Not that closet - I'm still straight and happily married (most of the time) to Keith.
The religion closet - I am an atheist.
Which makes me pretty lonely in mommy-blogger land AND in real life here in Roseville where it seems everyone attends a megachurch except us. Seems like every other mom / DIY blogger in my age group has Jesus listed in her About Me section, and I'm asked which church we attend rather than if we attend church.
I'm not wanting to be confrontational, just honest. And it feels like I'm misleading people if I don't admit that I don't consider myself a Christian, as this is usually just assumed as the default.
I've been speaking up consistently lately when I disagree with someone's opinion (politics/Obama, nursing in public, you know - the lighter topics) - not to be argumentative but because silence implies agreement.
I hate arguing (turns my stomach and clouds out my ability to focus on anything else) and don't think I will or even want to change anyone else's mind, but I do want to quietly point out that "everyone" actually doesn't think that by stating my own belief and backing it up with the reasons why.
Not to be a contrarian, but to put it out there that there are others in the world that don't think exactly the same way. Kind of like how travel is supposed to be broadening, I'm trying to give others the travelling experience on Facebook.
I realize this is polarizing, but:
|Although I'm 33 and therefore in the right age group for it, I don't as a rule go around quoting Kurt Cobain. |
However, this quote rules.
I don't begrudge others their religion or right to broadcast it.
I just don't want to present myself as something other than what I am, and my lack of religion is a big part of me.
I don't plan to make it a major theme of this blog, but it's one piece of who I am.
I was inspired by the awesomely positive reaction I got on Facebook today when I "came out".
I expected it from my handful of atheist / questioning friends and family, but I was MOST moved by how supportive my religious family and friends and respectful of my right to think differently.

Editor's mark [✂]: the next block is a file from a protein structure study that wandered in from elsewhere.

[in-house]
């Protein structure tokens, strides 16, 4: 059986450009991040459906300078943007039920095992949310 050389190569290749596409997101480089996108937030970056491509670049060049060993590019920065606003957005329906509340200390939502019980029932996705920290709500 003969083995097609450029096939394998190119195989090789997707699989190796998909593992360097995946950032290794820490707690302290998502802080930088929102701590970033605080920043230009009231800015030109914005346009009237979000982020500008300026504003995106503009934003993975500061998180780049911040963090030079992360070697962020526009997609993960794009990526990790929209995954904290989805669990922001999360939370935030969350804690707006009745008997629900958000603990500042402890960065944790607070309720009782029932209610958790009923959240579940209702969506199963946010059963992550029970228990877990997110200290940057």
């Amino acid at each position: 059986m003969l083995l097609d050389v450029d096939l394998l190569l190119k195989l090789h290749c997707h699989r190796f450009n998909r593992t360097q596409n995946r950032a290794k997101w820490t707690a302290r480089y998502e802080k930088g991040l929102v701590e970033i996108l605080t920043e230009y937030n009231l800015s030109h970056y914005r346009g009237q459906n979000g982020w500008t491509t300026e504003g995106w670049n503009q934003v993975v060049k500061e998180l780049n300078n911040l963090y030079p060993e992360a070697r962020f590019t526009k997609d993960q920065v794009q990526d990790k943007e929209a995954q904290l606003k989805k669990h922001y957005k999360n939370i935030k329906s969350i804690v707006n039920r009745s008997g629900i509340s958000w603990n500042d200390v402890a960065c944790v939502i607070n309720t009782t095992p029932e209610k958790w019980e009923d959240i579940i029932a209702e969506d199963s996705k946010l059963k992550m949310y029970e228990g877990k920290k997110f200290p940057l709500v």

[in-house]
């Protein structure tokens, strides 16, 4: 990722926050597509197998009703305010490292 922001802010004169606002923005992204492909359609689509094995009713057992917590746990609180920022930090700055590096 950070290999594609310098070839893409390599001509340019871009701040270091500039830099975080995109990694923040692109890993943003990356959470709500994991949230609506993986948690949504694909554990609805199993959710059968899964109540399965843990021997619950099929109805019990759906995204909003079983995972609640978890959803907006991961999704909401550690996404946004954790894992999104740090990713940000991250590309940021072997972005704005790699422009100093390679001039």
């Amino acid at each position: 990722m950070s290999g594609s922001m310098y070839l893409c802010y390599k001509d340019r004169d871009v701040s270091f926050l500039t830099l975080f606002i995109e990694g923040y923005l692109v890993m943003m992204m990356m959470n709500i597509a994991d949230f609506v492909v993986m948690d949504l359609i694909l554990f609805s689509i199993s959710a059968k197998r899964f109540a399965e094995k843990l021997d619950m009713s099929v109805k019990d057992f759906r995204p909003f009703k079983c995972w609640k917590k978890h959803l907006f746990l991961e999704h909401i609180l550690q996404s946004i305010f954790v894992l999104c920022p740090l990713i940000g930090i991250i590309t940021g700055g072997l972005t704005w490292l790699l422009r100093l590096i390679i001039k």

I'm so relieved to know that my family and friends that know me in real life are much more open-minded than the average CNN reader, who reported the original editorial article as "inappropriate". The topic was a woman who doesn't believe in God, and how & why she parents her children morally anyway - it was in the editorial section of the website. How this is "inappropriate" is beyond me.
Freedom of religion and speech are supposedly two of the United States' most cherished ideals.
I love my daughter with all my heart, and am committed to raising her as a moral person - which to me means one that functions in society keeping others' needs in mind and her impact on others.
I just don't personally believe that this moral compass comes from God, but that we have evolved as social creatures to whose ability to survive and thrive as humans depends on "moral" behavior.
She's only 3, but so far is a considerate, happy, kind child that shows no ill effects from lack of religion.
She is kind because Mom and Dad are kind to her.
She has manners because Mom and Dad always say please and thank you to her and around her.
She doesn't physically hurt others as she can imagine how it would feel herself.
She does have her developmentally appropriate moments of anger and difficulty controlling herself, which is when her father or I step in and help her control herself.
But no threat of punishment or promise of reward is made. The Golden Rule still works without the external belief system, at least for our family.
Two great parenting sites that I wholeheartedly love (if you'll take an atheist's word for it) although they are geared primarily towards Christian parents:
http://realchilddevelopment.com/ (Leslie is the REAL DEAL - she's a Christian missionary in Costa Rica with 4 children and blogs about child development and her experiences in the field in her spare time) I have infinite respect for her work directly with children.
I'm closing with a quote from this post by a man who I consider one of the great philosophers of our time:
"The first follower transformed the lone nut into a leader... What a powerful thing we become when we are able to move beyond our self-consciousness, our sense of shame, and leap into something new, even if, this time, it's only because we feel hidden in the larger group. Maybe next time, we'll be the first follower.
(Teacher Tom of course)
So CNN mom blogger TXBlue08 (who is smarter than me in not having her whole name broadcast on her blog)(although I'm relying on the miniscule readership of this blog to protect me from huge volumes of wrath) - thank you for leading the way by putting yourself out there. I'm glad I mustered up the courage to follow and speak my truth.
Excited (and a little apprehensive) to read your comments.